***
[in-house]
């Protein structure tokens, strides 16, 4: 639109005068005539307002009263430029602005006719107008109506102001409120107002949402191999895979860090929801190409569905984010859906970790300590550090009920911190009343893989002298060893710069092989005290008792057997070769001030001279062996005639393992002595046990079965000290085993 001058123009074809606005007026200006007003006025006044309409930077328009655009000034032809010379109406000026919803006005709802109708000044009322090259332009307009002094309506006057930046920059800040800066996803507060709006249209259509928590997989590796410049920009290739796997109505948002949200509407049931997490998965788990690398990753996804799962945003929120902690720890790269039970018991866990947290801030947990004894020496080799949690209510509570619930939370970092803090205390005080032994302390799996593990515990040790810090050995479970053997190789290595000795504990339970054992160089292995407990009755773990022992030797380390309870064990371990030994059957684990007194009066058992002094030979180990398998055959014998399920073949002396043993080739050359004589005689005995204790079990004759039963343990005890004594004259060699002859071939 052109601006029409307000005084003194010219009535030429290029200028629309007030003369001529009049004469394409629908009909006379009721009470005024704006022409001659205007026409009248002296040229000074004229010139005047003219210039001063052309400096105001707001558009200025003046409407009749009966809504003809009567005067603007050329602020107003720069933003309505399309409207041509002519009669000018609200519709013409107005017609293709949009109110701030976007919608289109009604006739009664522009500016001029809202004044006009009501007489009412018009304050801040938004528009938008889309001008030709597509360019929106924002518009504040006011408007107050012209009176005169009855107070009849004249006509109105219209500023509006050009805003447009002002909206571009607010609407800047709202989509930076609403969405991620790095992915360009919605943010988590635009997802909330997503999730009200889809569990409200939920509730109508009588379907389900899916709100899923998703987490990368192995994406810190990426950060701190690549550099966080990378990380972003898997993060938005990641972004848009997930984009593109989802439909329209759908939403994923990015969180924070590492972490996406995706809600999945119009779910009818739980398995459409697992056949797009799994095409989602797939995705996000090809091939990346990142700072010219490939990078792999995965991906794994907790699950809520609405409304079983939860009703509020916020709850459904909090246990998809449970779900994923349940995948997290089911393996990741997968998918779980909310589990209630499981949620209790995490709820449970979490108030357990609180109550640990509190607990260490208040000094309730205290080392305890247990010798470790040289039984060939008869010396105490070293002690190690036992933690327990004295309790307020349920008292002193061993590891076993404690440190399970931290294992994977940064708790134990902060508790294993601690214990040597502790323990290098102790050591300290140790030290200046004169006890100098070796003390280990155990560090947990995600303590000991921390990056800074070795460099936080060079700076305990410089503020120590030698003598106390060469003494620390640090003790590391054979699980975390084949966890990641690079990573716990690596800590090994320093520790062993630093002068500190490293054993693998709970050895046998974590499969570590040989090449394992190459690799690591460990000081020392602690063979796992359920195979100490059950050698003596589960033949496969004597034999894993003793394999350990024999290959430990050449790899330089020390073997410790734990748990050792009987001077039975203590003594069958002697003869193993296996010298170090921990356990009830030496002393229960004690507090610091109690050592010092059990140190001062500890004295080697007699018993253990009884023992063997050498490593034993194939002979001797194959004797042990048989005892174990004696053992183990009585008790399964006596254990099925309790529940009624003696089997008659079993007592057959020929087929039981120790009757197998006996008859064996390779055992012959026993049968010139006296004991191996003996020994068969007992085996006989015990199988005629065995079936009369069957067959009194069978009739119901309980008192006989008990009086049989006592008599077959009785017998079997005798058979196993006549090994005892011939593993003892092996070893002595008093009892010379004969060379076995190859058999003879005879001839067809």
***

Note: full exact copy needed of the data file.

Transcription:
[in-house]
């Protein structure tokens, strides 16, 4: 639109005068005539307002009263430029602005006719107008109506102001409120107002949402191999895979860090929801190409569905984010859906970790300590550090009920911190009343893989002298060893710069092989005290008792057997070769001030001279062996005639393992002595046990079965000290085993 001058123009074809606005007026200006007003006025006044309409930077328009655009000034032809010379109406000026919803006005709802109708000044009322090259332009307009002094309506006057930046920059800040800066996803507060709006249209259509928590997989590796410049920009290739796997109505948002949200509407049931997490998965788990690398990753996804799962945003929120902690720890790269039970018991866990947290801030947990004894020496080799949690209510509570619930939370970092803090205390005080032994302390799996593990515990040790810090050995479970053997190789290595000795504990339970054992160089292995407990009755773990022992030797380390309870064990371990030994059957684990007194009066058992002094030979180990398998055959014998399920073949002396043993080739050359004589005689005995204790079990004759039963343990005890004594004259060699002859071939 052109601006029409307000005084003194010219009535030429290029200028629309007030003369001529009049004469394409629908009909006379009721009470005024704006022409001659205007026409009248002296040229000074004229010139005047003219210039001063052309400096105001707001558009200025003046409407009749009966809504003809009567005067603007050329602020107003720069933003309505399309409207041509002519009669000018609200519709013409107005017609293709949009109110701030976007919608289109009604006739009664522009500016001029809202004044006009009501007489009412018009304050801040938004528009938008889309001008030709597509360019929106924002518009504040006011408007107050012209009176005169009855107070009849004249006509109105219209500023509006050009805003447009002002909206571009607010609407800047709202989509930076609403969405991620790095992915360009919605943010988590635009997802909330997503999730009200889809569990409200939920509730109508009588379907389900899916709100899923998703987490990368192995994406810190990426950060701190690549550099966080990378990380972003898997993060938005990641972004848009997930984009593109989802439909329209759908939403994923990015969180924070590492972490996406995706809600999945119009779910009818739980398995459409697992056949797009799994095409989602797939995705996000090809091939990346990142700072010219490939990078792999995965991906794994907790699950809520609405409304079983939860009703509020916020709850459904909090246990998809449970779900994923349940995948997290089911393996990741997968998918779980909310589990209630499981949620209790995490709820449970979490108030357990609180109550640990509190607990260490208040000094309730205290080392305890247990010798470790040289039984060939008869010396105490070293002690190690036992933690327990004295309790307020349920008292002193061993590891076993404690440190399970931290294992994977940064708790134990902060508790294993601690214990040597502790323990290098102790050591300290140790030290200046004169006890100098070796003390280990155990560090947990995600303590000991921390990056800074070795460099936080060079700076305990410089503020120590030698003598106390060469003494620390640090003790590391054979699980975390084949966890990641690079990573716990690596800590090994320093520790062993630093002068500190490293054993693998709970050895046998974590499969570590040989090449394992190459690799690591460990000081020392602690063979796992359920195979100490059950050698003596589960033949496969004597034999894993003793394999350990024999290959430990050449790899330089020390073997410790734990748990050792009987001077039975203590003594069958002697003869193993296996010298170090921990356990009830030496002393229960004690507090610091109690050592010092059990140190001062500890004295080697007699018993253990009884023992063997050498490593034993194939002979001797194959004797042990048989005892174990004696053992183990009585008790399964006596254990099925309790529940009624003696089997008659079993007592057959020929087929039981120790009757197998006996008859064996390779055992012959026993049968010139006296004991191996003996020994068969007992085996006989015990199988005629065995079936009369069957067959009194069978009739119901309980008192006989008990009086049989006592008599077959009785017998079997005798058979196993006549090994005892011939593993003892092996070893002595008093009892010379004969060379076995190859058999003879005879001839067809």